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Sexuality and Agency in Pop Star Conspiracy Theories

by Ethan Tussey

by Meagan Winkelman for IN MEDIA RES

The first clip that you will see is of a testimony from reality television star, Tila Tequila, who in November 2012 started vlogging about her experience of sexual abuse, mind control, and a “deal with the devil,” initiated by corrupt forces in the entertainment industry. Interspersed with Tila’s “truth-vlogging” are videos made by YouTube users attempting to prove that pop star Britney Spears is a victim of abuse, mind-control, and child prostitution, and by conspiracy vlogger Mark Dice berating Rihanna for “Illuminati” affiliation.

These interpretations represent only a small subset of conspiracy theories about female pop stars. However, the interpretations of Britney Spears and Rihanna reflect the two major trends in pop star conspiracy theories, which seem to be polarized:

1. Theories that frame stars as victims of an evil, exploitive conspiracy. (Britney Spears, Tila Tequila)

2. Theories that denounce stars as evil benefactors and agents in the conspiracy. (Rihanna, Beyoncé, Lady Gaga)

We can see the discourse about these stars' involvement with the Illuminati developing around topics similar to those covered by tabloids. Both conspiracy theorists and tabloids focus on the personal lives of these stars and practice a similar form of reporting, featuring drama, rumor, and speculation. In addition, both tabloids and conspiracy theories focus specifically on pop star's sexuality, often policing certain sexual behaviors.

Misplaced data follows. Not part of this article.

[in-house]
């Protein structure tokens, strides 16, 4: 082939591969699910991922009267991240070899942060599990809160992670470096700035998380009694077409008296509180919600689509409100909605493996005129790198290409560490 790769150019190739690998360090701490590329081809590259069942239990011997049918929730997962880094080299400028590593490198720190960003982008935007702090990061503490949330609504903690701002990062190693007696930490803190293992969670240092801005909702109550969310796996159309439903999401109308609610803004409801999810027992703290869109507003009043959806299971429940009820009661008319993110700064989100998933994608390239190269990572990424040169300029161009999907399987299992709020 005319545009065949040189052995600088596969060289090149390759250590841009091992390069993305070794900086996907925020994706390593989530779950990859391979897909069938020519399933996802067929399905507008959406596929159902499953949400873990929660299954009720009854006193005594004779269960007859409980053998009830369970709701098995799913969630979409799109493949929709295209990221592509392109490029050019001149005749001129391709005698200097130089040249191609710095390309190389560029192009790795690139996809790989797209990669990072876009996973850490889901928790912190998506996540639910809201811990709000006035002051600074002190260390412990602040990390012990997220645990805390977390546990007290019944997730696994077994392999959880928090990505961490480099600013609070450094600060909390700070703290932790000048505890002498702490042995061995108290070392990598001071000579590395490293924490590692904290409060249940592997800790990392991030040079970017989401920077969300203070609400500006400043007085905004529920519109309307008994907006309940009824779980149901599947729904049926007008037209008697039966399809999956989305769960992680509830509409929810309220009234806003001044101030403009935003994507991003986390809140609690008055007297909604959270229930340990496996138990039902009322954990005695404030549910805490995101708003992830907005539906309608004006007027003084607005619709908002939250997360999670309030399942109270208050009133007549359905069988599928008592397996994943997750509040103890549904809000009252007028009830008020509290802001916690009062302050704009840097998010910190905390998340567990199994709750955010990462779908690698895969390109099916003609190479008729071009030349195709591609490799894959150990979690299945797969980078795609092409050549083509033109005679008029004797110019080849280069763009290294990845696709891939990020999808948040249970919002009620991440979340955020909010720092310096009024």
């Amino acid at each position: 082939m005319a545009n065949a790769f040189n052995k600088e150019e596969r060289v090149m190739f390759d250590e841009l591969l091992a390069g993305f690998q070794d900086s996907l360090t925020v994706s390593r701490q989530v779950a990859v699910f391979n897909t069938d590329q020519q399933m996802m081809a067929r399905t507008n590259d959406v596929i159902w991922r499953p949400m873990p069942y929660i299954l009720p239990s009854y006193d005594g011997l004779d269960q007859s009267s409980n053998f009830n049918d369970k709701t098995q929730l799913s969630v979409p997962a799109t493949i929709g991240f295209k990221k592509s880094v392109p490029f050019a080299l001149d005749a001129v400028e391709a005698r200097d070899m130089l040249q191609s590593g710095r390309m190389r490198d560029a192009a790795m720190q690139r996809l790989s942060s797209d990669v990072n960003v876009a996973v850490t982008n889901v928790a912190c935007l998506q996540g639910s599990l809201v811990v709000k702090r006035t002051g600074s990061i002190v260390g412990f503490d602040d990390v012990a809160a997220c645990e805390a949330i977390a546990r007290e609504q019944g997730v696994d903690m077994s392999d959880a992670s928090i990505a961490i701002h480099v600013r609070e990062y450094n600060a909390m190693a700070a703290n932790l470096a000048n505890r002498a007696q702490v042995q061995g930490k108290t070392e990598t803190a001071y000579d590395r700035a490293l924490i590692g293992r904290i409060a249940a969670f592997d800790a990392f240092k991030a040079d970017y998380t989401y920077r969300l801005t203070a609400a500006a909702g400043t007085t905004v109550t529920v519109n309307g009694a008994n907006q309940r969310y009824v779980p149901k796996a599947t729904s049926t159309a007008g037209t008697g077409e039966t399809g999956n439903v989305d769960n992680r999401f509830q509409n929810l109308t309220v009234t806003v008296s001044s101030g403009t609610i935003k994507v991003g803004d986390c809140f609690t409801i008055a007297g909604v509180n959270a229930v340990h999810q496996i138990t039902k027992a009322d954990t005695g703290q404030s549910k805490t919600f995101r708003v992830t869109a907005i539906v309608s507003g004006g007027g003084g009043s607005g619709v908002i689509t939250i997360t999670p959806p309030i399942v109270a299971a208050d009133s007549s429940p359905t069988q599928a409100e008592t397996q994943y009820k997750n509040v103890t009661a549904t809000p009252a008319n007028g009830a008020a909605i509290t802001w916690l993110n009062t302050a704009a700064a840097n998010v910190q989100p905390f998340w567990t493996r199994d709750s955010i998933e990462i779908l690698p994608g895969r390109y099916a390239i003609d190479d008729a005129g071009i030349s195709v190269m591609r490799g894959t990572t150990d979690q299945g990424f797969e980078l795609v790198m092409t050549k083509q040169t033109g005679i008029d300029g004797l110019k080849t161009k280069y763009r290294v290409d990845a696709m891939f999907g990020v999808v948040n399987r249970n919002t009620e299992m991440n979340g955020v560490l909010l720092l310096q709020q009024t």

Publicized drama about Britney Spears has focused more on her psychology since her highly-publicized head-shaving in 2007, which conspiracy theorists see as a cry for help from Britney to let the world know that she was being mind-controlled.

While conspiracy videos seem to respond to Britney Spear's more vulnerable moments in the public eye with empathy, they debase pop stars like Rihanna. I wonder what role these stars’ performance of sexuality in music videos and public persona plays in conspiracy readings. Is it because Britney Spears’ performs “innocence” and Rihanna performs “dominance”? Or is it more complicated? If the “Illuminati” represents media power, perhaps it’s because Britney is troubled by rumors, while Rihanna derives pleasure from negative media attention.

Tila Tequila’s vocality about her experiences is relatively unprecedented. At what point do we decide to dismiss her testimony? If an “Illuminati” exists, perhaps it’s power is to present itself as fiction. Or, if Tila Tequila is “making it up for attention," this marks an interesting turn in celebrity agency in the rumors and other dubious narratives that surround them.

Sexuality and Agency in Pop Star Conspiracy Theories

Montage of YouTube conspiracy theories

from Truth Vlogging (2012)
Creator: Tila Tequila, Mark Dice
Distributor: YouTube
Posted by Ethan Tussey